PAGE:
Remembering The 'Orlu Rasta' - Sam Okwaraji
By Iwedi Ojinmah 6 days ago
Though the weather advisory for Lagos on Saturday, August 12, 1989, suggested a hot sticky day many a Nigerian soccer fan would soon remember it as cold, grey and unforgiving. And who could blame them?
First of all, came the unfortunate sequence of events off the field. Recently refurbished and still basking in a fresh coat of paint The National Stadium was being tested for the first time in its new Fifa approved version which had 20,000 fewer seats - something that seemed to have slipped by the phalanx of host officials.
I say this because despite being dressed up as merrily as a communal hut during a new yam festival, these much smaller specs as now handed down from Zurich were simply ignored and crucial safety devices like stopwatches and individual counters were discarded for folded Naira notes by the legendary corrupt security men bent on maximizing every square inch of the stadium.
It was business as usual. Soon, of course, a bottleneck would rear its ugly head, tear gas would be unimaginably released and the unavoidable would happen and just like a stampede of mad cows at least seven fans would be killed on a day when their only crime was to come and glorify Nigerian football.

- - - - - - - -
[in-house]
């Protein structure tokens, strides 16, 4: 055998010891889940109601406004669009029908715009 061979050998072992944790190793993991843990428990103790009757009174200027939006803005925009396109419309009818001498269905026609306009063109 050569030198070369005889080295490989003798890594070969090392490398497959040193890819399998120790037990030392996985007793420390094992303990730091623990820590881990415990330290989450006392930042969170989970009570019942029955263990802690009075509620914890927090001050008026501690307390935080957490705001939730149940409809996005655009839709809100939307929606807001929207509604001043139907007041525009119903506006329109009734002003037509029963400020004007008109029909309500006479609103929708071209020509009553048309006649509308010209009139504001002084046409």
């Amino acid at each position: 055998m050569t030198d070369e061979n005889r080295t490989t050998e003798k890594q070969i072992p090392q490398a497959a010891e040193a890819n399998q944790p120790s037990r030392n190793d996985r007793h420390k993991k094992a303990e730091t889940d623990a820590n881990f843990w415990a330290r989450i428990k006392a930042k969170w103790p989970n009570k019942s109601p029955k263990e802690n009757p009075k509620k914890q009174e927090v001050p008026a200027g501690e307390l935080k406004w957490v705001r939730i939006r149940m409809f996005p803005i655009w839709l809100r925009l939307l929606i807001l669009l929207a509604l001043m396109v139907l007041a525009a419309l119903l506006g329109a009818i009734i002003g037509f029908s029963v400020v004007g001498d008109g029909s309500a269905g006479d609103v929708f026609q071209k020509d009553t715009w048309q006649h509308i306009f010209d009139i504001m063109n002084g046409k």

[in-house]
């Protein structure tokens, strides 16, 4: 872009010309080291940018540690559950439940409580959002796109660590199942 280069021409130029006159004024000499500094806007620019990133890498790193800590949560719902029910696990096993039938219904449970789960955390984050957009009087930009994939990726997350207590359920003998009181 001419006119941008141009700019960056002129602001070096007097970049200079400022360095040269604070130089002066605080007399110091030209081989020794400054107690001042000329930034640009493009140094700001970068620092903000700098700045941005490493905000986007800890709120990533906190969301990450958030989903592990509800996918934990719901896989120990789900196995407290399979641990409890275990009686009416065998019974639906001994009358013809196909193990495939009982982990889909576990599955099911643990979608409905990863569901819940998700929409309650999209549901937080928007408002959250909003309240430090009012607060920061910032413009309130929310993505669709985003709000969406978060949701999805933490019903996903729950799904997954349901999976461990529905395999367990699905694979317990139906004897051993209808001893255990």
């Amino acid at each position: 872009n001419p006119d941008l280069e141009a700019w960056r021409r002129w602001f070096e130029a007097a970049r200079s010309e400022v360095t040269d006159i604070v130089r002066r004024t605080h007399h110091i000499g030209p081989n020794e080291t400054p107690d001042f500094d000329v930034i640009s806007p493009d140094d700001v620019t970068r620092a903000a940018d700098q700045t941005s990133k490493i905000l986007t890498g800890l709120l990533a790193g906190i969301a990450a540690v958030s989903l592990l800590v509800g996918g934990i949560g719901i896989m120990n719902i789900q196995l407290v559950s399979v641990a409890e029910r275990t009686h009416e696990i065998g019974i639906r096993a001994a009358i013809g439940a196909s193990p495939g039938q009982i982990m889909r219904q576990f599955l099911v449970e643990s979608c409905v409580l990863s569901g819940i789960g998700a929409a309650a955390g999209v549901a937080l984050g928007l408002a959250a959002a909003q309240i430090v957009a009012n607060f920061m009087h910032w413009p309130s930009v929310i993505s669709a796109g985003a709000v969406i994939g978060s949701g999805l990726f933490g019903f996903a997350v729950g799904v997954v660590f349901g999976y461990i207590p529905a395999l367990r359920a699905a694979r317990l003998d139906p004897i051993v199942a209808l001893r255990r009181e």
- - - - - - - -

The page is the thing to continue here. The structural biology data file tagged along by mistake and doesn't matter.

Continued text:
Meanwhile, on the field below things did not look any brighter.
Sure the game may have been an important World Cup qualifier for Italy '90 but no one seemed to have told either team. Despite a shocking 2-1 defeat to minnows Gabon just weeks earlier in June, the Eagles seemed clueless as to the ferocity with which arch-rivals Cameroon were eyeing that same solitary Group C seat.
And it would cost them dearly.
As usual, Nigeria had promised everybody James Bond but was now delivering Amitabh Bachchan. Sure the choreographed footsteps may have looked nice and sexy but they lacked the substance of anything serious and making matters worse, the Angolans were not cooperating with the subtitles they were supposed to provide.